Car owners can theoretically make dozens of modifications to their vehicles’ interior and exterior. However, just because a particular mod is available doesn’t mean a car enthusiast should buy it. Some have no relevant impact, but in some cases, they can negatively affect the vehicle’s performance.
Here are a few examples of good mods to consider and bad mods to steer clear of.
Good Mod: Coilovers
Coilovers are the best suspension mods on the market. They have many advantages over traditional springs and shocks, including adjustable height, improved rebounding and the ability to fine-tune spring rates. These benefits drastically improve a car’s handling and create a smoother driving experience.
Bad Mod: LED Headlights
Just to be clear, LED headlights that are factory fitted by a car manufacturer are a good thing. Adding aftermarket LED headlight bulbs into the OEM housing designed for conventional halogen bulbs are not.
Aftermarket LED bulbs might improve driving visibility and reduce a car’s energy expenditure, but these pros don’t outweigh the cons. Converting to LED headlights is a bad modification because they will more often than not, blind other drivers and ruin the car’s visual aesthetic.
Good Mod: All-Terrain Tires
All-terrain tires are one of the best modifications for any vehicle. Unlike most stock tires, they consist of heavy-duty rubber and have aggressive tread patterns that can handle inclement weather and unstable off-road conditions. They’re also less likely to suffer uneven wear or get punctured by nails, glass and other sharp objects.
The only challenge of finding a good set of all-terrain tires is understanding the sidewall codes between different models. Make sure to know what the numbers on the tires mean to make an informed decision.
Bad Mod: Fuel Line Magnets
The automotive industry is full of snake oil salespeople and fuel line magnets are one of the main products they try to sell. They’re supposed to “prepare” the car’s fuel for burning, thereby reducing its pollution and helping the environment.
It’s an intriguing sales pitch, but it’s 100% false — fuel line magnets do nothing to purify gas or reduce a car’s emissions.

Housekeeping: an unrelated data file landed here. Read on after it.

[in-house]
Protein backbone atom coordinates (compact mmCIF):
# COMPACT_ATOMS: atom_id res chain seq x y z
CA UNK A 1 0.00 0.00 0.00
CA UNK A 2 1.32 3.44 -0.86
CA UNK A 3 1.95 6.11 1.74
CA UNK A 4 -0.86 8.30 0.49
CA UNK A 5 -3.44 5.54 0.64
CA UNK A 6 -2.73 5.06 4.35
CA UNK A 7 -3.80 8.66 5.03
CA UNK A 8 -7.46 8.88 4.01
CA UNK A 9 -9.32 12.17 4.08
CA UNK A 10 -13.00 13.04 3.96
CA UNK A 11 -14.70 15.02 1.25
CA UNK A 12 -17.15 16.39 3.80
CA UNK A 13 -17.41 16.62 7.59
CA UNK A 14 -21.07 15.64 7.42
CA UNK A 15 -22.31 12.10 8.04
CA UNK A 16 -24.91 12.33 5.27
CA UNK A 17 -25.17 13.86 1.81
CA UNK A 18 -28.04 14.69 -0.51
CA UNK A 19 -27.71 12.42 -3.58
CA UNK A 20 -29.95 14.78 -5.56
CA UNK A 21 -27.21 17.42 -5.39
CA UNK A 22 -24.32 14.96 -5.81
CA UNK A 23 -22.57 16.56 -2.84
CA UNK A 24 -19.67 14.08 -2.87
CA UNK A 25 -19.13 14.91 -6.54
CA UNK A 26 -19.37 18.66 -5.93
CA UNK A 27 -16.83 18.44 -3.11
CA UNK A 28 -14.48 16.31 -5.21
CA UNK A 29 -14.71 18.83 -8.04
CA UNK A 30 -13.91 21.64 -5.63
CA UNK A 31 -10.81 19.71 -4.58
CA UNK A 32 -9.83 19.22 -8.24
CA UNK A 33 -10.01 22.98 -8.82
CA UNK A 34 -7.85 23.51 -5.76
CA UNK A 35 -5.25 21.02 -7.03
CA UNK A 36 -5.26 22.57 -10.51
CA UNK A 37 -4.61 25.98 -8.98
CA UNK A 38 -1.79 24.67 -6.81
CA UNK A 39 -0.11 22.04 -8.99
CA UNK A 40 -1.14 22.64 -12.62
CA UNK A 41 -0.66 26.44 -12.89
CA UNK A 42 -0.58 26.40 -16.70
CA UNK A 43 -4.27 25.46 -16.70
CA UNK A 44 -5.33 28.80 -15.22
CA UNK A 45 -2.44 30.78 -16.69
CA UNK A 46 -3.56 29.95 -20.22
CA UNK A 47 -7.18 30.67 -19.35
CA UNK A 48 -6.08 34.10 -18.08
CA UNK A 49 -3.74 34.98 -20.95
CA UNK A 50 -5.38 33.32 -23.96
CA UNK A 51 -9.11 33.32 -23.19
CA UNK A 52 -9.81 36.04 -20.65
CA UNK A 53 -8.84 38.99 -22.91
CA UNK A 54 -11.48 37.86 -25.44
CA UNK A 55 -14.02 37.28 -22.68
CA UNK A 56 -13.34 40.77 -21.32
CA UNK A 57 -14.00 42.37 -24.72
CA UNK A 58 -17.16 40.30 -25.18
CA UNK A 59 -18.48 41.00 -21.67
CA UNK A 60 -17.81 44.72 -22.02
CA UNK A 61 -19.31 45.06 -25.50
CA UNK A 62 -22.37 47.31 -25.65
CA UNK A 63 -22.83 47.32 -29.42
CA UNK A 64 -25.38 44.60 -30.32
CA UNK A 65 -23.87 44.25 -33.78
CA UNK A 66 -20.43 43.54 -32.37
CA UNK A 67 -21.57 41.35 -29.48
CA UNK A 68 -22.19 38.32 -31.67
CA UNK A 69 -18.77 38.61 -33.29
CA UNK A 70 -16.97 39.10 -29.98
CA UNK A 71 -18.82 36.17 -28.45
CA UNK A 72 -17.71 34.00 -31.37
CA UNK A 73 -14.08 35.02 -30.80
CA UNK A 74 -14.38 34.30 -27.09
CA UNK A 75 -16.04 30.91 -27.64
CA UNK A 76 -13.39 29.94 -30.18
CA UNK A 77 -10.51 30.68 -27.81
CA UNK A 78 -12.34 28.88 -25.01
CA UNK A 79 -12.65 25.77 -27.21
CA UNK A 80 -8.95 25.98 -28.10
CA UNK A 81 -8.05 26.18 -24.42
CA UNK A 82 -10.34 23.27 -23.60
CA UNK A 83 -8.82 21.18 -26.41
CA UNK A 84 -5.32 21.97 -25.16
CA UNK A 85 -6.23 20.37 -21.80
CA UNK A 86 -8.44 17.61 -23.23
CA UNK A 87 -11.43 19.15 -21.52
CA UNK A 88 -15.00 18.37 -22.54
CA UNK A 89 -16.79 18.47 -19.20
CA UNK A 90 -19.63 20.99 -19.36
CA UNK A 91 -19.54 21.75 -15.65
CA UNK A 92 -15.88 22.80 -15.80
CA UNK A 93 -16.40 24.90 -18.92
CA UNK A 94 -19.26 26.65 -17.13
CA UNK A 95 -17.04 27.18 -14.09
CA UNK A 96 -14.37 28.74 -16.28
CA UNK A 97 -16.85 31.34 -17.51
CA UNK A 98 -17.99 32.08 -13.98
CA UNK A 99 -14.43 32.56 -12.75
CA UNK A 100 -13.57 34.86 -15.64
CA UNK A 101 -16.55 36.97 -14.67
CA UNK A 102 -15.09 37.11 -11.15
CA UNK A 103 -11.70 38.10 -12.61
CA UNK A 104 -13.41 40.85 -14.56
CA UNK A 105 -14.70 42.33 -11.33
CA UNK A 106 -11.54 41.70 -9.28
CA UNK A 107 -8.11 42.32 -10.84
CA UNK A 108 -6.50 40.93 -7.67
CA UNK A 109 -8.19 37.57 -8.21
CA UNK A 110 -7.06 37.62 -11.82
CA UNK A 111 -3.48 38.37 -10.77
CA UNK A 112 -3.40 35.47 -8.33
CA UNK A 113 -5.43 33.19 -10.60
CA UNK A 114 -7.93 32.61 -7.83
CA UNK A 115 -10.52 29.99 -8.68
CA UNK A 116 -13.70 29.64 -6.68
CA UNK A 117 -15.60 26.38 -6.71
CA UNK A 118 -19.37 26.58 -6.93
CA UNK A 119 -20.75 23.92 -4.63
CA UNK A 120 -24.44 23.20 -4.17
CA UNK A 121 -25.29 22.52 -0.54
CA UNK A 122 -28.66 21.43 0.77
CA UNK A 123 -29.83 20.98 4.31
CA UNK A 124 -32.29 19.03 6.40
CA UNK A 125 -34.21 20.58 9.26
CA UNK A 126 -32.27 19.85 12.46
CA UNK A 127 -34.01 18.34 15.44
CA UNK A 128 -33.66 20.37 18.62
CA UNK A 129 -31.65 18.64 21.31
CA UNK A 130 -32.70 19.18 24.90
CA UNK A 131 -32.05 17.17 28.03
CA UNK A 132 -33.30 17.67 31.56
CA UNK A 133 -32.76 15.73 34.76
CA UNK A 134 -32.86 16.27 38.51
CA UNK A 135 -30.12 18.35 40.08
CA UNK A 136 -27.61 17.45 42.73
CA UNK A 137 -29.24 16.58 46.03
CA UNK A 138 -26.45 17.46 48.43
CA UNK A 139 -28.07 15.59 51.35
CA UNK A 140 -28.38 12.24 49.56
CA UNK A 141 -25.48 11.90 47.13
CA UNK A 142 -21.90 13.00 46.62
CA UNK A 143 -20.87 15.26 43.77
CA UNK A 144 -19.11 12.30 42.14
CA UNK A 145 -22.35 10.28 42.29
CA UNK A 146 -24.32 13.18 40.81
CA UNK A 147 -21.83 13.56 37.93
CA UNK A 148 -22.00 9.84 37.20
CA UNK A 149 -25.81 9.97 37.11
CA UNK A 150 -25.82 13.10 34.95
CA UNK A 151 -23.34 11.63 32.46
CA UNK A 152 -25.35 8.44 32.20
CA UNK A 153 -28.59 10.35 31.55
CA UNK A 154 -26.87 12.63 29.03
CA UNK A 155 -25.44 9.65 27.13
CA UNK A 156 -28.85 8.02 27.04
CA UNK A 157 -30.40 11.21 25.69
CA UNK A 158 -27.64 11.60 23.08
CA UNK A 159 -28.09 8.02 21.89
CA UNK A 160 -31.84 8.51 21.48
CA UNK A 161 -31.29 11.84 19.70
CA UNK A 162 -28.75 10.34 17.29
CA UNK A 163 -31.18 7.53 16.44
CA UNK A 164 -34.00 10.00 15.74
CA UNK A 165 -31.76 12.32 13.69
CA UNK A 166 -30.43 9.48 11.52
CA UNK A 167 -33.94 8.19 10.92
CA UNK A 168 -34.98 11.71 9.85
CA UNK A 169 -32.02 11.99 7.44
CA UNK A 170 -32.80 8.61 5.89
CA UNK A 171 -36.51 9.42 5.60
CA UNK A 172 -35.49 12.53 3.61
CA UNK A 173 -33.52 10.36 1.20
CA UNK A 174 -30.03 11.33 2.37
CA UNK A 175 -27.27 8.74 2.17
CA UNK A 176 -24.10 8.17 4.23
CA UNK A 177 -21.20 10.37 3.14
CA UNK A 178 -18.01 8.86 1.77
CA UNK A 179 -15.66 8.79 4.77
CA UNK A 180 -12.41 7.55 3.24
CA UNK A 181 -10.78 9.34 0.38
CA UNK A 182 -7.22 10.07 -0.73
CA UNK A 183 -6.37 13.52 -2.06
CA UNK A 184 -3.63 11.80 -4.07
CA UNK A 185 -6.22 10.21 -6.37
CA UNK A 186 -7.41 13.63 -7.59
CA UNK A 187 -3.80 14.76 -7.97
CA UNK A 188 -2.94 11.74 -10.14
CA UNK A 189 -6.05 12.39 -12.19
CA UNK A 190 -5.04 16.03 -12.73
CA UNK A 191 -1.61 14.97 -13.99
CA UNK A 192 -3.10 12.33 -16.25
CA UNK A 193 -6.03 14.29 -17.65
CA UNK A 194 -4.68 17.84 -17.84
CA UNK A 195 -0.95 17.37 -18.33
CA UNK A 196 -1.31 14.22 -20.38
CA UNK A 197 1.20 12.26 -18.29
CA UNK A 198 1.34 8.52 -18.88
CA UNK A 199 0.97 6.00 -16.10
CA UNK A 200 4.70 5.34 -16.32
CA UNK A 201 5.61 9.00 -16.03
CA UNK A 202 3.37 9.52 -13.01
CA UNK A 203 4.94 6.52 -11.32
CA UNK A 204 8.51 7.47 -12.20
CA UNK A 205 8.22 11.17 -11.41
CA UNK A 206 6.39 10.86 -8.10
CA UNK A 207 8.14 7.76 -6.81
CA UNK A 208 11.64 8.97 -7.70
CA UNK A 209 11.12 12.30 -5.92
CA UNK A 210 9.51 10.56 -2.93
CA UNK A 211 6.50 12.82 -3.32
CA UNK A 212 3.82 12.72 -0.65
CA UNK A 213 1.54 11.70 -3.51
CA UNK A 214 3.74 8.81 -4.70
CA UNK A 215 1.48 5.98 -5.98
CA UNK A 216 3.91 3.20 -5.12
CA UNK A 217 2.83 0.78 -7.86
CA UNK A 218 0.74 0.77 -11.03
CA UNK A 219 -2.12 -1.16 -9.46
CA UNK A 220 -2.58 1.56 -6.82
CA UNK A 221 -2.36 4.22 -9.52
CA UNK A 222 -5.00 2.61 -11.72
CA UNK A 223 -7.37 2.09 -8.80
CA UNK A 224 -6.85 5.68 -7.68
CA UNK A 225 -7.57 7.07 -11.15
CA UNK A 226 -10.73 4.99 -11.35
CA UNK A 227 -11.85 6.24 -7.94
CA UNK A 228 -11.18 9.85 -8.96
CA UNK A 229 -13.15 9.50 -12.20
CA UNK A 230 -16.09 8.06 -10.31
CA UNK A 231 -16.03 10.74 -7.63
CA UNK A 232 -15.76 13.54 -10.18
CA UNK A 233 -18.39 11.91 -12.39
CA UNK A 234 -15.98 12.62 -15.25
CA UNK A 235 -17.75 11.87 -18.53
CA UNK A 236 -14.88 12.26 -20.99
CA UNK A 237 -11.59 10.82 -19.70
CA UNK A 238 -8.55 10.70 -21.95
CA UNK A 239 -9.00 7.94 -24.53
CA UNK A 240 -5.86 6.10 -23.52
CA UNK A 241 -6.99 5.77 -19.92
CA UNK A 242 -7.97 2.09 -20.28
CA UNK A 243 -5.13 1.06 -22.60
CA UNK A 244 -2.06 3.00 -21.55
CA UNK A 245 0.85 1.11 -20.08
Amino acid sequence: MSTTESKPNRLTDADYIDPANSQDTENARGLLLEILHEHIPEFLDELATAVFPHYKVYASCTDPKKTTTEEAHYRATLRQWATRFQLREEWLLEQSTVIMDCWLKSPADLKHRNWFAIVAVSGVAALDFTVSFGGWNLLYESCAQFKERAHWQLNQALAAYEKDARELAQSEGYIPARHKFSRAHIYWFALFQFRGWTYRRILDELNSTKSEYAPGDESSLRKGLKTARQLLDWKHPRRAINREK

Car enthusiasts could consider switching to an electric vehicle or getting a new fuel filter if they’re worried about a car’s emissions or debris in the gasoline, but don’t waste money on fuel line magnets. They are a total scam.
Good Mod: Steel Bumpers
Bumpers serve a clear purpose — limit the damage to the vehicle’s mechanics if a collision occurs. To get the most out of the bumpers, switch to a stronger set of steel bumpers. There’s no more need to worry about fender benders and other minor collisions because steel bumpers can absorb the impact with minimal damage.
Of course, the bumpers will still get minor nicks and paint scratches over time. To avoid these abrasions, simply apply a ceramic coating to the paint and wax the car seasonally to keep the bumpers looking new.
Bad Mod: Scissor Doors
Scissor doors — better known as Lambo doors for their frequent association with Lamborghinis — might look cool on high-powered sports cars, but they look horribly out of place on the average truck, sedan or SUV. Plus, scissor doors are only easy to use when buying a car that already has them. Adding them as an aftermarket modification is a bad idea.
Unlike OEM scissor doors, scissor door mods can’t elevate by themselves. The driver must manually lift the heavy doors into their upright position, which is a huge hassle. Scissor doors also pose significant problems in low-clearance areas and car accidents. If the car rolls over, the driver or any passengers can’t completely open the doors and might not be able to get out.
Good Mod: Cold Air Intake
Cold air intakes keep the engine cool by exposing it to more oxygen-rich air. Cooler air contains more oxygen molecules than warm air, which creates a more volatile reaction with the engine’s combustion chamber.
A cooler engine means better gas mileage, better acceleration and a healthier vehicle in the long run.